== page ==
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Antarctic Bottom Water Variability in a Coupled Climate Model

Agus SantosoClimate Change Research Centre, University of New South Wales, Sydney, New South Wales, Australia

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Matthew H. EnglandClimate Change Research Centre, University of New South Wales, Sydney, New South Wales, Australia

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Abstract

The natural variability of the Weddell Sea variety of Antarctic Bottom Water (AABW) is examined in a long-term integration of a coupled climate model. Examination of passive tracer concentrations suggests that the model AABW is predominantly sourced in the Weddell Sea. The maximum rate of the Atlantic sector Antarctic overturning (ψatl) is shown to effectively represent the outflow of Weddell Sea deep and bottom waters and the compensating inflow of Warm Deep Water (WDW). The variability of ψatl is found to be driven by surface density variability, which is in turn controlled by sea surface salinity (SSS). This suggests that SSS is a better proxy than SST for post-Holocene paleoclimate reconstructions of the AABW overturning rate. Heat–salt budget and composite analyses reveal that during years of high Weddell Sea salinity, there is an increased removal of summertime sea ice by enhanced wind-driven ice drift, resulting in increased solar radiation absorbed into the ocean. The larger ice-free region in summer then leads to enhanced air–sea heat loss, more rapid ice growth, and therefore greater brine rejection during winter. Together with a negative feedback mechanism involving anomalous WDW inflow and sea ice melting, this results in positively correlated θS anomalies that in turn drive anomalous convection, impacting AABW variability. Analysis of the propagation of θS anomalies is conducted along an isopycnal surface marking the separation boundary between AABW and the overlying Circumpolar Deep Water. Empirical orthogonal function analyses reveal propagation of θS anomalies from the Weddell Sea into the Atlantic interior with the dominant modes characterized by fluctuations on interannual to centennial time scales. Although salinity variability is dominated by along-isopycnal propagation, θ variability is dominated by isopycnal heaving, which implies propagation of density anomalies with the speed of baroclinic waves.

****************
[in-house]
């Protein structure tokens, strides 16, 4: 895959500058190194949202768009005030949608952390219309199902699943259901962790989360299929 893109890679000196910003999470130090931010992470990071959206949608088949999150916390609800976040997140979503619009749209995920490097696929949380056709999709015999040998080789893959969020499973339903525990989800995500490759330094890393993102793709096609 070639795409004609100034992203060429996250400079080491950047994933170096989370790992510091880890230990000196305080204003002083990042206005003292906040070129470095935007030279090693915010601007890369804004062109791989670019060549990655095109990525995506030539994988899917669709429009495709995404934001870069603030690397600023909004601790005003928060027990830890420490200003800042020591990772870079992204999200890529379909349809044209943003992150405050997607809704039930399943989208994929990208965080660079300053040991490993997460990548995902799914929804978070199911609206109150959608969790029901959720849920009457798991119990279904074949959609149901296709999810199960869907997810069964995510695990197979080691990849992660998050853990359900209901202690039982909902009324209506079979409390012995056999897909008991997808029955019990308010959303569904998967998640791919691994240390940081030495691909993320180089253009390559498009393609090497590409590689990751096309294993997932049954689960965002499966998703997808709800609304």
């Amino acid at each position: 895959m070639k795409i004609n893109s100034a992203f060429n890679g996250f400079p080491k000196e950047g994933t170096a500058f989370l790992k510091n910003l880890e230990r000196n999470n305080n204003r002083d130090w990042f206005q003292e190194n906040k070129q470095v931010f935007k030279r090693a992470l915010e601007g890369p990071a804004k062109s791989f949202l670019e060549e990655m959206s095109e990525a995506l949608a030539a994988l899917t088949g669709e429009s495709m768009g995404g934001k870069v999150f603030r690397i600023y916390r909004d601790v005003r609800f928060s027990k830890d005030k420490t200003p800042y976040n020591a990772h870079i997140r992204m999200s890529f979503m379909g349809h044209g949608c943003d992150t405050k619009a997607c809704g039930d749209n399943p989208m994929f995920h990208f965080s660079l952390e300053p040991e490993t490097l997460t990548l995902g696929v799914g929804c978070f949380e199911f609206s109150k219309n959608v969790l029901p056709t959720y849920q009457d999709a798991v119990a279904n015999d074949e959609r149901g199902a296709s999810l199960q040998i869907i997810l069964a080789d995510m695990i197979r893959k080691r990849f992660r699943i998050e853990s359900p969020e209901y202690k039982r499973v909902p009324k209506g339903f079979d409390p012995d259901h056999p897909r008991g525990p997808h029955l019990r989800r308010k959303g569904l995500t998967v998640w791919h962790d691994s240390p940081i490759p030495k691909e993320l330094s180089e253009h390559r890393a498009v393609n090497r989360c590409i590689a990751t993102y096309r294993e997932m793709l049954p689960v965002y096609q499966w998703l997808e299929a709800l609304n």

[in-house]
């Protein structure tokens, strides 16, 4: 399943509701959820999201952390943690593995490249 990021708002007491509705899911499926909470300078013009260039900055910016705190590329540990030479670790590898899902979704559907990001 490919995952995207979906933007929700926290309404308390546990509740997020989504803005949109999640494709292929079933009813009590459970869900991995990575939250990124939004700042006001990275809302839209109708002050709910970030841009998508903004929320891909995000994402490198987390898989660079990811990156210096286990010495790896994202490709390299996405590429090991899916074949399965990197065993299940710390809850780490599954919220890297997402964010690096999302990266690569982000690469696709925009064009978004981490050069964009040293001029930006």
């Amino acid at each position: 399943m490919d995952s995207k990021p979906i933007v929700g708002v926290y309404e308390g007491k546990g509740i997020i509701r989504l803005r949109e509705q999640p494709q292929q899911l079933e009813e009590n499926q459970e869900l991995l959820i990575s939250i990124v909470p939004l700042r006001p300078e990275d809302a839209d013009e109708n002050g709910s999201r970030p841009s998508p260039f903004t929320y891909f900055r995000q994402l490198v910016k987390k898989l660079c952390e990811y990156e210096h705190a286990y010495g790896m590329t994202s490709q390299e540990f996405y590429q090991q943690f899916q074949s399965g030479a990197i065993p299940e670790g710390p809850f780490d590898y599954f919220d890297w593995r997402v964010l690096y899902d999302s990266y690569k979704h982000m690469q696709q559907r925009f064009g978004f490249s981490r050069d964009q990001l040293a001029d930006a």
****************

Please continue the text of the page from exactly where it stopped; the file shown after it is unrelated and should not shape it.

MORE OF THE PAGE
Corresponding author address: Agus Santoso, Climate Change Research Centre, University of New South Wales, Sydney, NSW 2052, Australia. Email: a.santoso@unsw.edu.au

Abstract

The natural variability of the Weddell Sea variety of Antarctic Bottom Water (AABW) is examined in a long-term integration of a coupled climate model. Examination of passive tracer concentrations suggests that the model AABW is predominantly sourced in the Weddell Sea. The maximum rate of the Atlantic sector Antarctic overturning (ψatl) is shown to effectively represent the outflow of Weddell Sea deep and bottom waters and the compensating inflow of Warm Deep Water (WDW). The variability of ψatl is found to be driven by surface density variability, which is in turn controlled by sea surface salinity (SSS). This suggests that SSS is a better proxy than SST for post-Holocene paleoclimate reconstructions of the AABW overturning rate. Heat–salt budget and composite analyses reveal that during years of high Weddell Sea salinity, there is an increased removal of summertime sea ice by enhanced wind-driven ice drift, resulting in increased solar radiation absorbed into the ocean. The larger ice-free region in summer then leads to enhanced air–sea heat loss, more rapid ice growth, and therefore greater brine rejection during winter. Together with a negative feedback mechanism involving anomalous WDW inflow and sea ice melting, this results in positively correlated θS anomalies that in turn drive anomalous convection, impacting AABW variability. Analysis of the propagation of θS anomalies is conducted along an isopycnal surface marking the separation boundary between AABW and the overlying Circumpolar Deep Water. Empirical orthogonal function analyses reveal propagation of θS anomalies from the Weddell Sea into the Atlantic interior with the dominant modes characterized by fluctuations on interannual to centennial time scales. Although salinity variability is dominated by along-isopycnal propagation, θ variability is dominated by isopycnal heaving, which implies propagation of density anomalies with the speed of baroclinic waves.

Corresponding author address: Agus Santoso, Climate Change Research Centre, University of New South Wales, Sydney, NSW 2052, Australia. Email: a.santoso@unsw.edu.au

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